On the other hand, high speed image forming apparatuses suffer from the problem in that the toner is fixed to paper P with insufficient strength. More explicitly, because of the high speed processing, paper P supporting a toner image thereon is made to pass through fixing unit 8 in a very short period of time, and hence the fixing process is finished before the toner fuses sufficiently. Resultantly, the toner cannot be fixed firmly onto the paper, so will peel off readily. Further, in this case, the toner tends to adhere to the heat roller, possibly causing the setoff phenomenon. To make matters worse, the high speed operation of developing unit 4, breaks the toner particles pulverized whilst agitating means 13 etc., agitates the toner. This not only induces the filming phenomenon but also degrades the fixing performance.

In order to obtain a toner which can eliminate the above drawbacks as well as can prevent occurrence of the above-mentioned setoff and filming phenomena, the physical properties of the binder resin, especially the fracture toughness and the viscosity are enhanced. That is, prevention of breakage of the toner due to agitation inside developing hopper 11, is effective in stabilizing the amount of static charge on the toner and hence preventing the lowering of the image density and the occurrence of fogging. Prevention of toner breaking is also effective in improving the fixing performance while enhancement of the viscosity is effective in improvement of the fixing performance.

Also for these reasons, the binder resin as the main component of the toner, is specified so that the number average molecular weight Mn of the high polymer component of the binder resin which determines the fracture strength is adapted to fall within the range of 1times.10.sup.5 ≦Mn≦2.5.times.10.sup.5 and the number average molecular weight Mn of the low molecular weight component which determines the viscosity is adapted to fall within the range of 2times.10.sup.3 ≦Mn≦3.2.times.10.sup.3. These specifications solve the above problems and prevent the degradation of the image quality, and prevent the filming and setoff phenomena occurring while the fixing performance is kept high.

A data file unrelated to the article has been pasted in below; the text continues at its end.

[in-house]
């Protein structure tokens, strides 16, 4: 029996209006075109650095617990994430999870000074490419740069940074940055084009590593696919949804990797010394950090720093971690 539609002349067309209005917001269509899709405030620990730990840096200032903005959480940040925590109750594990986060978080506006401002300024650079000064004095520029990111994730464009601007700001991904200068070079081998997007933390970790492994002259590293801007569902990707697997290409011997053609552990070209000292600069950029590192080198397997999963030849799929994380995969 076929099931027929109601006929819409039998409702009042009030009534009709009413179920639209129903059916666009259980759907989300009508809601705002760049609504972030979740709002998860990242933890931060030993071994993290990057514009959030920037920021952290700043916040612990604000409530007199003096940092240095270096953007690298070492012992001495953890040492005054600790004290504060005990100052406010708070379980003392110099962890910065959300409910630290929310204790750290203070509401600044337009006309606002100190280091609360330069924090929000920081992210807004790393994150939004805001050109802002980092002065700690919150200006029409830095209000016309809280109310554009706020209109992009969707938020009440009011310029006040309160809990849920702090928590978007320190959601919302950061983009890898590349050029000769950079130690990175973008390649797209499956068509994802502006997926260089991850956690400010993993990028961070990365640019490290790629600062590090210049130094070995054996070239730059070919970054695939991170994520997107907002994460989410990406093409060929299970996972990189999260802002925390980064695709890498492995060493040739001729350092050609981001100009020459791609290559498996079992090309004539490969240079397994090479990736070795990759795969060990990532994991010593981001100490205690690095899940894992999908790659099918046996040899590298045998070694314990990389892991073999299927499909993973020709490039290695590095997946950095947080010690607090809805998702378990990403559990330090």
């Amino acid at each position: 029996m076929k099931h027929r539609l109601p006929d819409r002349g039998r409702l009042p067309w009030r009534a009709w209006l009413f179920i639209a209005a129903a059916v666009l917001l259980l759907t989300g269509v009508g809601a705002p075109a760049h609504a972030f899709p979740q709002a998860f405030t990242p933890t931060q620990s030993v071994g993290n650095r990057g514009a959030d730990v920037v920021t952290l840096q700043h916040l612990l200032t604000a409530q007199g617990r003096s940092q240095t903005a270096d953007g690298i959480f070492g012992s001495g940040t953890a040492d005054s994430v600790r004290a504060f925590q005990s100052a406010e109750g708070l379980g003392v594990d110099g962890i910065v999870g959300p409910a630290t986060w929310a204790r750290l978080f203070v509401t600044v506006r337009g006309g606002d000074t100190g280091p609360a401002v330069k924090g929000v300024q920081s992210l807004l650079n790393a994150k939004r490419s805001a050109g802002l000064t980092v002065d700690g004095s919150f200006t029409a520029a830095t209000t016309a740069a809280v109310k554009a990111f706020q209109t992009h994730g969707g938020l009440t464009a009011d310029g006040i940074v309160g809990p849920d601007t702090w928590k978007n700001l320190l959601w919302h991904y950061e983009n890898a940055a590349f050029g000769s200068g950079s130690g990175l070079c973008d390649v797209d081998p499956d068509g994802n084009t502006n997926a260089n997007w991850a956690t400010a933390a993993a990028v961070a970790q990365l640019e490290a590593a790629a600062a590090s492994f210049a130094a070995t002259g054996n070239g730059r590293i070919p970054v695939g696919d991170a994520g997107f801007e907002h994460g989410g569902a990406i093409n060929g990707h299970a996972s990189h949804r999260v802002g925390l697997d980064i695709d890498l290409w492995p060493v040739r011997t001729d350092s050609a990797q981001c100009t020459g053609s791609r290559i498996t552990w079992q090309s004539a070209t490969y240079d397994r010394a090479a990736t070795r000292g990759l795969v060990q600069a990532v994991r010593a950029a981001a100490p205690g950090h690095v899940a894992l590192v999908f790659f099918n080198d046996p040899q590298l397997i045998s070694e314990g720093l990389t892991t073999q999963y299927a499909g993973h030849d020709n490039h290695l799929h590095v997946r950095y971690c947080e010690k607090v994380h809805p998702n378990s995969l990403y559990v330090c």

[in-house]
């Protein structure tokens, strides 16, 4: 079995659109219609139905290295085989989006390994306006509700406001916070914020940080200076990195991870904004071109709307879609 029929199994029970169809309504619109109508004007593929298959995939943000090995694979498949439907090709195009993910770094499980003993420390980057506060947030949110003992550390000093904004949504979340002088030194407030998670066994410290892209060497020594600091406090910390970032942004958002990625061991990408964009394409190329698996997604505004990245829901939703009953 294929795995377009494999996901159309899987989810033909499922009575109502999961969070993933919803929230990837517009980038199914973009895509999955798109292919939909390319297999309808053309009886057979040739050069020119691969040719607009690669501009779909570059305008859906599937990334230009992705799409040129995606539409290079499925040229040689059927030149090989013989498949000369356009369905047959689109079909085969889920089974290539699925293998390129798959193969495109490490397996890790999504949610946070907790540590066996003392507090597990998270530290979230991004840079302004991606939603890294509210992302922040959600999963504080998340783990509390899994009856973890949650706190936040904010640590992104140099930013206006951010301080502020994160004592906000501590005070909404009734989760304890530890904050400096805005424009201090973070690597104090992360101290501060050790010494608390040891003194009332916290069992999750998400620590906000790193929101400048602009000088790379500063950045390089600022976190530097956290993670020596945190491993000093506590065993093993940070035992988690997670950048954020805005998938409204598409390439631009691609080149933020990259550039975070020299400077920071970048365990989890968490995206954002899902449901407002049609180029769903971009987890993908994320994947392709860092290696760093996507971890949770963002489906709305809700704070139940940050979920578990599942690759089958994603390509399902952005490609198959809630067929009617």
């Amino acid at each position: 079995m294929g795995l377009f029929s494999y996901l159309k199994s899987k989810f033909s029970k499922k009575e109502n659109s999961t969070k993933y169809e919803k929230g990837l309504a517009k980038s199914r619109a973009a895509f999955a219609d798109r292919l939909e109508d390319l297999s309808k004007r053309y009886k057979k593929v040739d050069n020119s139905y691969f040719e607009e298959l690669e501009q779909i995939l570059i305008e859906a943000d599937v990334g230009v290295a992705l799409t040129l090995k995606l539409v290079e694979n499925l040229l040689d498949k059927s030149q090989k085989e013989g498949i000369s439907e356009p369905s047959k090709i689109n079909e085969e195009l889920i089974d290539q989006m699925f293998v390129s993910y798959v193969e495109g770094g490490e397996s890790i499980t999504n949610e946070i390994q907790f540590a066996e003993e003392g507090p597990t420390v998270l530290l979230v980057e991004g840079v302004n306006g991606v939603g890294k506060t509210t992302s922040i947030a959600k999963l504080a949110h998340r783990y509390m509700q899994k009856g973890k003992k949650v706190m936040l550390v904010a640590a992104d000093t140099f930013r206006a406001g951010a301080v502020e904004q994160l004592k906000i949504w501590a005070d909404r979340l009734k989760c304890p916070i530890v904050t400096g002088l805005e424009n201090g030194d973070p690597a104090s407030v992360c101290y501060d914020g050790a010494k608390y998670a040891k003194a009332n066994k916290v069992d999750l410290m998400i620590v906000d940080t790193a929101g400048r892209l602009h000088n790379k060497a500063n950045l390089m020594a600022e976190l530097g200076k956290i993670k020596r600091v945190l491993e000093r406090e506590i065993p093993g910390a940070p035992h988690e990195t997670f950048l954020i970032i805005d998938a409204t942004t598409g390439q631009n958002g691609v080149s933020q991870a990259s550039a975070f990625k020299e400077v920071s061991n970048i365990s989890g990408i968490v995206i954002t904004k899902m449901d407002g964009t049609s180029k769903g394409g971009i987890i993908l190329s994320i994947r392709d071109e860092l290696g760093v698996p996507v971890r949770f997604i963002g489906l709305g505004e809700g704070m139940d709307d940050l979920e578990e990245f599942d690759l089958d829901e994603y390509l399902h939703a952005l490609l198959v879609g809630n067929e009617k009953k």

The effects and advantages of the toner for electrophotography of the second embodiment of the invention were confirmed based on the examples shown hereinbelow.

In order to confirm the effects and advantages of the toner used in the present invention, a SD-4085 copier (a product of Sharp Corporation: a high-speed copier having a copy performance of eighty-five sheets of A4 size paper per minute) was used to evaluate the toner performance based on the image density and fogging. The image density was measured using a MACBETH Densitometer (MACBETH) and fogging was measured using a Z-II OPTICAL SENSOR (NIPPON DENSHOKU INDUSTRIES CO., LTD.). Fogging is represented as the density measurement of white sections (background) in the paper.

The evaluation was made based on the judgment of the images at the initial stage of copying and after a 100,000 (which will be written as 100K hereinbelow) copy run. The anti-filming performance, the fixing performance, the anti-aging performance, the anti-setoff performance were judged from visual observation and classified into three levels.

The styrene acrylic binder resins used in the aftermentioned examples, the encapsulated domain diameter of polypropylene contained in the binder resin and the domain diameter after toner production are listed in Table 3 below. All the binder resins are products of Sanyo Chemical Industries, Ltd.